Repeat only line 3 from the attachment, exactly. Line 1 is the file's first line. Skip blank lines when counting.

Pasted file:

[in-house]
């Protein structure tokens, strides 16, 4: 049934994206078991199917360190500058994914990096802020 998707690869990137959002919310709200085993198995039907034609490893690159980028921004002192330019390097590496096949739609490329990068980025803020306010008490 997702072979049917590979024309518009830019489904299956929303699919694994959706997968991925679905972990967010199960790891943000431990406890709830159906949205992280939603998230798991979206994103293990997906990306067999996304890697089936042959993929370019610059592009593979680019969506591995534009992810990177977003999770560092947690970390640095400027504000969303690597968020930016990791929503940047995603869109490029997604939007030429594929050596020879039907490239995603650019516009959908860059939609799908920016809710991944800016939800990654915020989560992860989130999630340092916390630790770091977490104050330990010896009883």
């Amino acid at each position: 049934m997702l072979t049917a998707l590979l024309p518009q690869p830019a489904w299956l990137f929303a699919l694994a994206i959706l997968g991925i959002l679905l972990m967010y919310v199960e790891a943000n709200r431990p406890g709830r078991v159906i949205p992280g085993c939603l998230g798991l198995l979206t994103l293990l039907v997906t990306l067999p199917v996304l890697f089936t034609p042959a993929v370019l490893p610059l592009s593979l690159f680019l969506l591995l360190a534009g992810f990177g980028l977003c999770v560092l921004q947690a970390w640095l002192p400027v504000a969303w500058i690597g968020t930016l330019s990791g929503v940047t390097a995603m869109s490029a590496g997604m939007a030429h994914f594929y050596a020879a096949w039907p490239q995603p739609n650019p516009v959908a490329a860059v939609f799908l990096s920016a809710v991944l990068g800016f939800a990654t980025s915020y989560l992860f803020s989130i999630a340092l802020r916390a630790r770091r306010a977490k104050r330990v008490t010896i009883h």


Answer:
């Amino acid at each position: 049934m997702l072979t049917a998707l590979l024309p518009q690869p830019a489904w299956l990137f929303a699919l694994a994206i959706l997968g991925i959002l679905l972990m967010y919310v199960e790891a943000n709200r431990p406890g709830r078991v159906i949205p992280g085993c939603l998230g798991l198995l979206t994103l293990l039907v997906t990306l067999p199917v996304l890697f089936t034609p042959a993929v370019l490893p610059l592009s593979l690159f680019l969506l591995l360190a534009g992810f990177g980028l977003c999770v560092l921004q947690a970390w640095l002192p400027v504000a969303w500058i690597g968020t930016l330019s990791g929503v940047t390097a995603m869109s490029a590496g997604m939007a030429h994914f594929y050596a020879a096949w039907p490239q995603p739609n650019p516009v959908a490329a860059v939609f799908l990096s920016a809710v991944l990068g800016f939800a990654t980025s915020y989560l992860f803020s989130i999630a340092l802020r916390a630790r770091r306010a977490k104050r330990v008490t010896i009883h």